Zenfolio | Grey2Black Photography | Review of the Kata E-702 PL Elements Cover

Review of the Kata E-702 PL Elements Cover

September 08, 2013  •  Leave a Comment

Photograph courtesy of Kata-Bags

This weekend I have been out shooting another sporting event and thanks to the wet weather I used my Kata Elements Cover, so I thought now would be a good time to write a product review. I cover a large number of sporting events every year and many of my commercial commissions are shot on location. As home is in England, I'm used to the British weather and therefore, shooting in the rain. I've tried a few techniques over the past ten years, some with more success the others. I've just let the camera get wet, sometimes this works with a light shower, but anything heavier I've found that often buttons will fail and I've had the screens stop working. These faults soon generally soon go away once the camera has dried out, but I have had longer term, expensive repair issues due to kit just getting too wet. So this I wouldn't recommend. A large car leather is great for keeping light rain off kit, and to dry the kit off, but, if the rain is very heavy, then the leather will just become soaking wet and do more damage than good. I've tried Sainsbury plastic bags, M&S 10p "bag for life" bags too, whilst these sort of keep the rain away, they look daft and unprofessional plus are a nightmare to fit, use and remove.

So, fairly recently I bought the Kata E-702 PL raincover, this fits perfectly on my Pro Nikon bodies with the Nikon 70-200mm F2.8 lens fitted. This model won't accept an on camera flash/speedlight. Kata do make a larger cover that accepts a full size flash though, I just didn't think I could justify the extra cost, and the extra plastic, I thought the size of the cover could be a frustration rather than a positive.

Photograph courtesy of Kata-Bags

So, what do I think... It is fairly expensive at around £70, so you need to shoot outside a lot to justify the cost. The camera fits well, and it doesn't take long to place the camera inside the cover. There is a long Velcro opening along the bottom which opens allowing the camera to be  fitted inside, body first. There is a thick heavyweight velcro strap that wraps around the the lens hood, once this is tight, the bottom velcro opening can be sealed. With two large arm openings, once the camera is fitted, the only exposed part of the camera is the front glass element. It helps if you have a strap that can be disconnected quickly, then it can be reattached through the arm holes.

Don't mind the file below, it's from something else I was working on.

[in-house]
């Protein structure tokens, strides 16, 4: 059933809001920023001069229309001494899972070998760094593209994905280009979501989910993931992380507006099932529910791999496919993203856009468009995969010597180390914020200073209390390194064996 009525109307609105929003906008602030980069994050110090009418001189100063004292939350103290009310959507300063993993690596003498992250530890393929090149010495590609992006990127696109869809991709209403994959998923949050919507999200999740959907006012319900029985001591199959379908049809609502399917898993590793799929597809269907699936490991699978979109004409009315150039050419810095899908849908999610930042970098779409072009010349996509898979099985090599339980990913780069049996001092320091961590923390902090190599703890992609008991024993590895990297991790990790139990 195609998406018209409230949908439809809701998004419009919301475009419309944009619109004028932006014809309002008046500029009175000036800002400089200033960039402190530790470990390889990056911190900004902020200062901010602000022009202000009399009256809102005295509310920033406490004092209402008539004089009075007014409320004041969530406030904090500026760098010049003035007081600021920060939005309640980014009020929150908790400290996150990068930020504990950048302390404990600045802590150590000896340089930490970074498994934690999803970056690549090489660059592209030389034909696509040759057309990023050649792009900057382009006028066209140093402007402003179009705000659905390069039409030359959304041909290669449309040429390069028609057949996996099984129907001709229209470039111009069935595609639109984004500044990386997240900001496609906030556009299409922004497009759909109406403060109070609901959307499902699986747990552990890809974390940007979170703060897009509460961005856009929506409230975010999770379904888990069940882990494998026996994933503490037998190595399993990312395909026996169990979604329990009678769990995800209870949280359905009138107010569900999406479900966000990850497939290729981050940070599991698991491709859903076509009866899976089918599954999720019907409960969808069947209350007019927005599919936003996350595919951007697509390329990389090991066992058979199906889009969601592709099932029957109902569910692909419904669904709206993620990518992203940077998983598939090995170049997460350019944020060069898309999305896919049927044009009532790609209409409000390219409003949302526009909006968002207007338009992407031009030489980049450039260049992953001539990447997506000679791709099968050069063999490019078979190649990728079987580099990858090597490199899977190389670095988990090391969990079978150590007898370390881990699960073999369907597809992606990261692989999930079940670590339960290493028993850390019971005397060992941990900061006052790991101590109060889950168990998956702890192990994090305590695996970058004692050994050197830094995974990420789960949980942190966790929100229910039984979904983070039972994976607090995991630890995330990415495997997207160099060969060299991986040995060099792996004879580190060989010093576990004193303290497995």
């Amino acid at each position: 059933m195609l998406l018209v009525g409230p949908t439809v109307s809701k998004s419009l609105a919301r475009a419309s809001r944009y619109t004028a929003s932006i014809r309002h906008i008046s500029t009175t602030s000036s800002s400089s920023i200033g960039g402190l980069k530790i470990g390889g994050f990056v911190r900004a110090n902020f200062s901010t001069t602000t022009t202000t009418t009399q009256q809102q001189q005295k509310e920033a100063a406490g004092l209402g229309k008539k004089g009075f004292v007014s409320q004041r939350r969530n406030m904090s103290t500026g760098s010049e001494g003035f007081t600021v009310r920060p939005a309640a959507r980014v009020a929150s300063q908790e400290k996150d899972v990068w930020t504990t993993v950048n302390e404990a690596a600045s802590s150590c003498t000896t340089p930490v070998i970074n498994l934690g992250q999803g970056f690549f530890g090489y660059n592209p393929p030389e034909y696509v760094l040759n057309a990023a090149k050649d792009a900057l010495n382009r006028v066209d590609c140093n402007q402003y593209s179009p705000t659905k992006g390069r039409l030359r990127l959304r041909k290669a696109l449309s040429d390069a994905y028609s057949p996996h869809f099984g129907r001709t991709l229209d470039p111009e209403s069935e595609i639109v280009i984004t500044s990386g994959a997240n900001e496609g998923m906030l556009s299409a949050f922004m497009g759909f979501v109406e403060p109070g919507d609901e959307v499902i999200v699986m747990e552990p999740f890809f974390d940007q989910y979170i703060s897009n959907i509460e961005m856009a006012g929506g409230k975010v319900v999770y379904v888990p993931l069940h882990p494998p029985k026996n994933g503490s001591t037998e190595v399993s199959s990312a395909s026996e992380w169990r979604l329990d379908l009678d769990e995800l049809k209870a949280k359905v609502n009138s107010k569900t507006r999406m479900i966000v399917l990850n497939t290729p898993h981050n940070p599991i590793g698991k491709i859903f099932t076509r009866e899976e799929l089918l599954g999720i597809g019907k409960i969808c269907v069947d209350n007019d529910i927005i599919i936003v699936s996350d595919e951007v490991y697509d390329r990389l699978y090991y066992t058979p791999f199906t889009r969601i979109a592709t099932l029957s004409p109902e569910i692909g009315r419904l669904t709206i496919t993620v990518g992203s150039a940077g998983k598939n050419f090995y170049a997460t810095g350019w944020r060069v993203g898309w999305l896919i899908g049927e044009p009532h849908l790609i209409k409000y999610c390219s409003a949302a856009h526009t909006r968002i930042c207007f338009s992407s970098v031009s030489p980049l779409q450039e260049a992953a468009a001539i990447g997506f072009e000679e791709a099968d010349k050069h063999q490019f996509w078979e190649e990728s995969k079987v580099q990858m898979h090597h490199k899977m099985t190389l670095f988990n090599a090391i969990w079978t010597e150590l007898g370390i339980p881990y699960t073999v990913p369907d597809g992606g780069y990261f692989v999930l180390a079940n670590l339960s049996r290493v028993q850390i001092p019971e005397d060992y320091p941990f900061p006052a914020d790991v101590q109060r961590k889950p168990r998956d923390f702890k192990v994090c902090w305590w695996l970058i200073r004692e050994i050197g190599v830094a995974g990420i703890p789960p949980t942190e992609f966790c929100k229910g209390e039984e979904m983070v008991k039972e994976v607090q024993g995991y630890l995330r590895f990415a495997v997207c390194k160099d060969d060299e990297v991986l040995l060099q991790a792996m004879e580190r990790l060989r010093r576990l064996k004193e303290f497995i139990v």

Photograph courtesy of Kata-Bags

The Elements Cover works very well, the camera in my experience stays totally dry, as do your hands, so achieves its purpose excellently. Using the camera on the other hand is a different matter... To look through the viewfinder, you are looking through the clear plastic, if this is flush with the viewfiner, then there is no problem, but if not, you just see a blurry image, this is similar when viewing the rear LCD screen. Of course, when the Elements Cover is being used, it's likely to be raining, so there will be drops of rain on the plastic, adding to the difficulty of seeing the information screens and buttons. I would say, that I don't think this is something that Kata could improve, it is just the difficulty of shooting in wet weather condiditions. 

To conclude, I would recommend the cover if you shoot outside on a regular basis and shoot with a 70-200mm lens. I would suggest some practice using it before an important shoot though. If you are like me, then you will find it frustrating at first.  



No comments posted.